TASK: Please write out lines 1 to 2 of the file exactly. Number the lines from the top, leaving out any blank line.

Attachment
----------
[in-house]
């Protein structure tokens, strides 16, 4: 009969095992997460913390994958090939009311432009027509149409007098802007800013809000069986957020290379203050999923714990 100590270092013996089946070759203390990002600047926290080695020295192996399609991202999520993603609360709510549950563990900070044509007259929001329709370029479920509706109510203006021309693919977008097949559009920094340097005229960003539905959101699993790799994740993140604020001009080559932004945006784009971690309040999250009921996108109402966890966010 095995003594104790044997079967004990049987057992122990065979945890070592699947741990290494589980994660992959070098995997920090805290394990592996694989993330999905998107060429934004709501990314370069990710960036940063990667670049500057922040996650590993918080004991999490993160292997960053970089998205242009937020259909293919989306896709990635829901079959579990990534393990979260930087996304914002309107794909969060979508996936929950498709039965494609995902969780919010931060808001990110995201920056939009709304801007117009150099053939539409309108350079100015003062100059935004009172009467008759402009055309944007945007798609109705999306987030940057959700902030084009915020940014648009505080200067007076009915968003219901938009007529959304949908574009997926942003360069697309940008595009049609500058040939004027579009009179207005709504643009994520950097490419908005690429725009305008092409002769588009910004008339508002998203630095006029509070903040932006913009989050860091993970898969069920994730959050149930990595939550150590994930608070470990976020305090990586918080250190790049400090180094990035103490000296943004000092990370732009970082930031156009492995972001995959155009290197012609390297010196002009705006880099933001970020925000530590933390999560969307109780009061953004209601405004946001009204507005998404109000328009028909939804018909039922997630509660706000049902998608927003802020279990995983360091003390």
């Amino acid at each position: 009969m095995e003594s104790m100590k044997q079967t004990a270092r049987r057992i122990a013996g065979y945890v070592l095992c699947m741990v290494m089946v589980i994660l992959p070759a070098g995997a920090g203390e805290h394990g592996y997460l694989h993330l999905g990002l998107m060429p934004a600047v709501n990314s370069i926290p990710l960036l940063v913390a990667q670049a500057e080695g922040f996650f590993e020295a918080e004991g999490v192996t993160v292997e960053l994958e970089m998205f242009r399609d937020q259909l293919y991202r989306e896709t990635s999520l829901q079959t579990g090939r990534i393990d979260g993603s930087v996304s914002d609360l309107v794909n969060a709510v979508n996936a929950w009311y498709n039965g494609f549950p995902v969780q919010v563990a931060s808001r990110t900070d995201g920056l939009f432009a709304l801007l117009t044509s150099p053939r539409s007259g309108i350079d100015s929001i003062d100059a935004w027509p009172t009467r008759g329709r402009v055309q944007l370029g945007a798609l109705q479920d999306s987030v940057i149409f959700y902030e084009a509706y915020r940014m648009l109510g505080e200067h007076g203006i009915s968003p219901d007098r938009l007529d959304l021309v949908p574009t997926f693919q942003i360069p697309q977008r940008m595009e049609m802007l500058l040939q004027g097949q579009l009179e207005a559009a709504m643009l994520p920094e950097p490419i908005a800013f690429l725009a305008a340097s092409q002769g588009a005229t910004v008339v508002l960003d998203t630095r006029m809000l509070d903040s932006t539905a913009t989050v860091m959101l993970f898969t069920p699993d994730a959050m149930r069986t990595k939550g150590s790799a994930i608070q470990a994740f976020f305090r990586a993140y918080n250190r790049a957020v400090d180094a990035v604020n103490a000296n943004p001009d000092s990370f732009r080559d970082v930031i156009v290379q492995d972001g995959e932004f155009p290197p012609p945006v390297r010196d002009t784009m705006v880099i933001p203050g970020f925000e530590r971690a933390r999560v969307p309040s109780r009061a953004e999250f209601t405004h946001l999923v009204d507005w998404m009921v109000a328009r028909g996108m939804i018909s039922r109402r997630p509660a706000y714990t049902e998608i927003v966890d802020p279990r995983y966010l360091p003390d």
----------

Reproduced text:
[in-house]
């Protein structure tokens, strides 16, 4: 009969095992997460913390994958090939009311432009027509149409007098802007800013809000069986957020290379203050999923714990 100590270092013996089946070759203390990002600047926290080695020295192996399609991202999520993603609360709510549950563990900070044509007259929001329709370029479920509706109510203006021309693919977008097949559009920094340097005229960003539905959101699993790799994740993140604020001009080559932004945006784009971690309040999250009921996108109402966890966010 095995003594104790044997079967004990049987057992122990065979945890070592699947741990290494589980994660992959070098995997920090805290394990592996694989993330999905998107060429934004709501990314370069990710960036940063990667670049500057922040996650590993918080004991999490993160292997960053970089998205242009937020259909293919989306896709990635829901079959579990990534393990979260930087996304914002309107794909969060979508996936929950498709039965494609995902969780919010931060808001990110995201920056939009709304801007117009150099053939539409309108350079100015003062100059935004009172009467008759402009055309944007945007798609109705999306987030940057959700902030084009915020940014648009505080200067007076009915968003219901938009007529959304949908574009997926942003360069697309940008595009049609500058040939004027579009009179207005709504643009994520950097490419908005690429725009305008092409002769588009910004008339508002998203630095006029509070903040932006913009989050860091993970898969069920994730959050149930990595939550150590994930608070470990976020305090990586918080250190790049400090180094990035103490000296943004000092990370732009970082930031156009492995972001995959155009290197012609390297010196002009705006880099933001970020925000530590933390999560969307109780009061953004209601405004946001009204507005998404109000328009028909939804018909039922997630509660706000049902998608927003802020279990995983360091003390």